The Research Brief is a short take about interesting academic work.
The big idea
Experiencing discrimination significantly harmed the well-being of Asian and Asian American college students in the U.S. during the first wave of the COVID-19 pandemic.
That’s the key finding of our study, which compared over 6,000 survey responses from Asian and Asian American students who took the National College Health Assessment – an annual survey of student health behaviors – in the fall of 2019 and the fall of 2020. Our study focused only on Asians and Asian Americans. Others have found that both Asian and Native American ethnic groups experienced the highest rates of COVID-19-related discrimination.
We found that Asian and Asian American students experienced high levels of stressors during the COVID-19 pandemic. By fall 2020, 9% had a loved one who had died from COVID-19, 7% reported experiencing discriminatory behavior because of the pandemic, and 61% had pandemic-related financial stress. Compared with 2019, Asian students in 2020 reported significantly more insomnia and psychological distress.
We then determined what factors most accounted for students’ poor mental health. We also tested whether the impact of these factors changed with the stressors of the pandemic.
In 2019, 11 factors were significant predictors of suicidality – that is, thoughts of suicide and attempts – in Asian students. Some of these factors are variables mental health professionals know to screen for: diagnosed depression, loneliness, and higher alcohol and drug use. But we found other significant predictors of suicidality – food insecurity, hours of screen time and experiencing discrimination – that are not often assessed in health settings. We also found variables that protected mental health. These included sleeping well, exercising and spending time with loved ones.
In 2020, only three factors were significant predictors of suicide – depression, loneliness and discrimination. The impact that experiencing discrimination had on suicidality also almost doubled, and there were no longer any significant protective factors.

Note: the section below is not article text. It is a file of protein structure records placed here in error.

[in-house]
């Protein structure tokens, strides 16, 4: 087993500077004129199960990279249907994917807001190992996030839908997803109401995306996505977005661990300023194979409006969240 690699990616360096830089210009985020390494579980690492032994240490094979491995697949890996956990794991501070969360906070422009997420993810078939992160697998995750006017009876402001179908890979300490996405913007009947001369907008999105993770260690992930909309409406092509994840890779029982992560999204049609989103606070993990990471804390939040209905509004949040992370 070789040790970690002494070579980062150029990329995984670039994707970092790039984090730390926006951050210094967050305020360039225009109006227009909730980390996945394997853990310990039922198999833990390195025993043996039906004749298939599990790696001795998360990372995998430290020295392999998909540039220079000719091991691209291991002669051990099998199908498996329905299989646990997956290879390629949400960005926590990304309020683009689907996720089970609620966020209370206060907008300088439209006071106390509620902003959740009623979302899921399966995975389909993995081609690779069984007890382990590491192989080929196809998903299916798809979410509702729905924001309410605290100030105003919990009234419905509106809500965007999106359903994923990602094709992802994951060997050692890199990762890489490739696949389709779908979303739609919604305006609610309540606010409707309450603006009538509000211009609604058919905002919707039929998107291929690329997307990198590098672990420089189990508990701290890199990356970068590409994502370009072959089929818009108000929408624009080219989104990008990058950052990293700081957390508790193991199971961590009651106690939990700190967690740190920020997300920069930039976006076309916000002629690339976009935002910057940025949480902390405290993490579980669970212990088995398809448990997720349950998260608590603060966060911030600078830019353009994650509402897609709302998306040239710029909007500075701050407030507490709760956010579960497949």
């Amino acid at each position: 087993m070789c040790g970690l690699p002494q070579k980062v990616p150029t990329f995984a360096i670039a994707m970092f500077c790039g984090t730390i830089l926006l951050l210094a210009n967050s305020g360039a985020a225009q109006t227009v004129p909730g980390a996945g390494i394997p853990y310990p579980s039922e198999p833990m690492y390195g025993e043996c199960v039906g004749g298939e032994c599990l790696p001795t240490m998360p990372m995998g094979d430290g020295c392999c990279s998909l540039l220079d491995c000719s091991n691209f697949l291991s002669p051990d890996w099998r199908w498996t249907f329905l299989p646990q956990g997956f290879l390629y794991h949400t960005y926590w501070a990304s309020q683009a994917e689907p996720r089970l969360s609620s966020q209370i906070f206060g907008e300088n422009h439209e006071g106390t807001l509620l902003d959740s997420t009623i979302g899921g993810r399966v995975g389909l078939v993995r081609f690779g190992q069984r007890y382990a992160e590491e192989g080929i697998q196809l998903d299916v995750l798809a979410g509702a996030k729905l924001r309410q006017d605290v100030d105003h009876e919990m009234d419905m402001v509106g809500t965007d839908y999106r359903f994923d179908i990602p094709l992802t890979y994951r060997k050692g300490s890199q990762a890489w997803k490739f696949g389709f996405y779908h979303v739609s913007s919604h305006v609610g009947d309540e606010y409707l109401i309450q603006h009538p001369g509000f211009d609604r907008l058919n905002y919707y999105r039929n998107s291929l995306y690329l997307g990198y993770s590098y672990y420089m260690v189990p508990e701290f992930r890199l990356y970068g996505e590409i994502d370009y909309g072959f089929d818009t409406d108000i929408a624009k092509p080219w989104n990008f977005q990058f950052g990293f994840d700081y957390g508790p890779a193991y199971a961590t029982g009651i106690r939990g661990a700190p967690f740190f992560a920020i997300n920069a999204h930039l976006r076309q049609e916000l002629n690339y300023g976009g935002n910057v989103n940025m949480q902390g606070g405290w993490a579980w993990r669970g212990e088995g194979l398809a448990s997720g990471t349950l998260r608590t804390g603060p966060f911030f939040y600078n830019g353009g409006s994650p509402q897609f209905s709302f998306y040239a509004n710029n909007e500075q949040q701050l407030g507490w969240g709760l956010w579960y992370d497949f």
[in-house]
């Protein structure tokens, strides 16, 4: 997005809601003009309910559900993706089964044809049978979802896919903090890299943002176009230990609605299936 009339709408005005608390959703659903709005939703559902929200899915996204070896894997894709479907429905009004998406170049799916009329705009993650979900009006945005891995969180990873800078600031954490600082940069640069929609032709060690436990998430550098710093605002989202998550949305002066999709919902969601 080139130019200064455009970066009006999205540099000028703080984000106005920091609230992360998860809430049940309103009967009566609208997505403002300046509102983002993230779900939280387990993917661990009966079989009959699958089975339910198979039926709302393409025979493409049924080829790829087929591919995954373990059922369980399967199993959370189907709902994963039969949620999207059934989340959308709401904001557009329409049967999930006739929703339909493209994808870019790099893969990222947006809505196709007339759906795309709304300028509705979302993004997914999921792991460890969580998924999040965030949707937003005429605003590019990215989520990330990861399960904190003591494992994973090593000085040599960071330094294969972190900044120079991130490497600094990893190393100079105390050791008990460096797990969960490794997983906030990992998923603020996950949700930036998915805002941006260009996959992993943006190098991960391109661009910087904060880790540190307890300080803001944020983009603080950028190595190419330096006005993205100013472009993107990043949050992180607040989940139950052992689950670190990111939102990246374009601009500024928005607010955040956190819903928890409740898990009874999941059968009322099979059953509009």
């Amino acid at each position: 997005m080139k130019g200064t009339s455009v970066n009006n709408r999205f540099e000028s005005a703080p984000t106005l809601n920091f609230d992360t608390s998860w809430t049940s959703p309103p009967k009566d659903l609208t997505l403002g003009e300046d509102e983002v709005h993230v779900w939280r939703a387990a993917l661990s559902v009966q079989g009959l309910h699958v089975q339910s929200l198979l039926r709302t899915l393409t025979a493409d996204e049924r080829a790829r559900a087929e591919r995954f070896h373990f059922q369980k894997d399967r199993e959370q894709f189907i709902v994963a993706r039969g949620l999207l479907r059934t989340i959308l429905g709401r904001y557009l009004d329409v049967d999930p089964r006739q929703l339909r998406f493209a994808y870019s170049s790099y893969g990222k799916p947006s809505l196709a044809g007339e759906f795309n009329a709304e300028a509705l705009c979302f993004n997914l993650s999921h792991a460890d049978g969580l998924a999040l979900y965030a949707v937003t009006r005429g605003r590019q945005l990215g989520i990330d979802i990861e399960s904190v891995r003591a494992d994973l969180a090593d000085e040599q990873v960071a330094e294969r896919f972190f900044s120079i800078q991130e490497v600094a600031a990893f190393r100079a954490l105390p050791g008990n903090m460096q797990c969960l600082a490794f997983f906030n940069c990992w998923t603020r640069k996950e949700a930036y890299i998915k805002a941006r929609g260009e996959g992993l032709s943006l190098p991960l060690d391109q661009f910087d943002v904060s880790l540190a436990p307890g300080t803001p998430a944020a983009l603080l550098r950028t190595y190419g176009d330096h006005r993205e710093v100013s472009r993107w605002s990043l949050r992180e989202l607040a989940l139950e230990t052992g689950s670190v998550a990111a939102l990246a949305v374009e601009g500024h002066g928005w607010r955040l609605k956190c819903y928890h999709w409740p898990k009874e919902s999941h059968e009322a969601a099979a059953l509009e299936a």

Why it matters
We wanted to understand the experiences of Asian and Asian American students for two reasons. First, Asian college students are the racial group with the greatest unmet mental health need. Only 20% of Asian college students diagnosed with a mental health disorder receive treatment, compared with 40% of students overall.
Second, in 2020 there was a sharp increase in anti-Asian hate incidents. For example, the nonprofit Stop AAPI Hate, which tracks incidents of hate and discrimination against Asian Americans, saw a jump in reported incidents from about 3,800 annually before the pandemic to over 6,600 after the first year of the pandemic.
These incidents came at a time when former President Trump was associating COVID-19 with Asians by calling it “the China virus” or “kung flu.”
From 2016 to 2020, suicide was the leading cause of death among Asian adolescents. To reduce deaths from suicide, researchers must first understand what individual factors increase or decrease its likelihood.
Our research shows that experiencing loneliness and discrimination significantly harmed Asian students’ mental health. This finding is true in typical years, such as 2019, but especially in times of acute social turmoil.
These findings provide insight on how universities and health care providers can better support students’ mental health by addressing the psychological impact of experiencing racism.
Now that researchers better understand what predicts psychological distress in Asian American students, the next steps are to apply this information. Future research is needed to understand better how therapy that supports healing from racial discrimination could support students’ mental health.
Research should also evaluate how treatments aimed at improving sleep quality could support Asian students’ mental health. These interventions could improve mental health especially in times of social turmoil.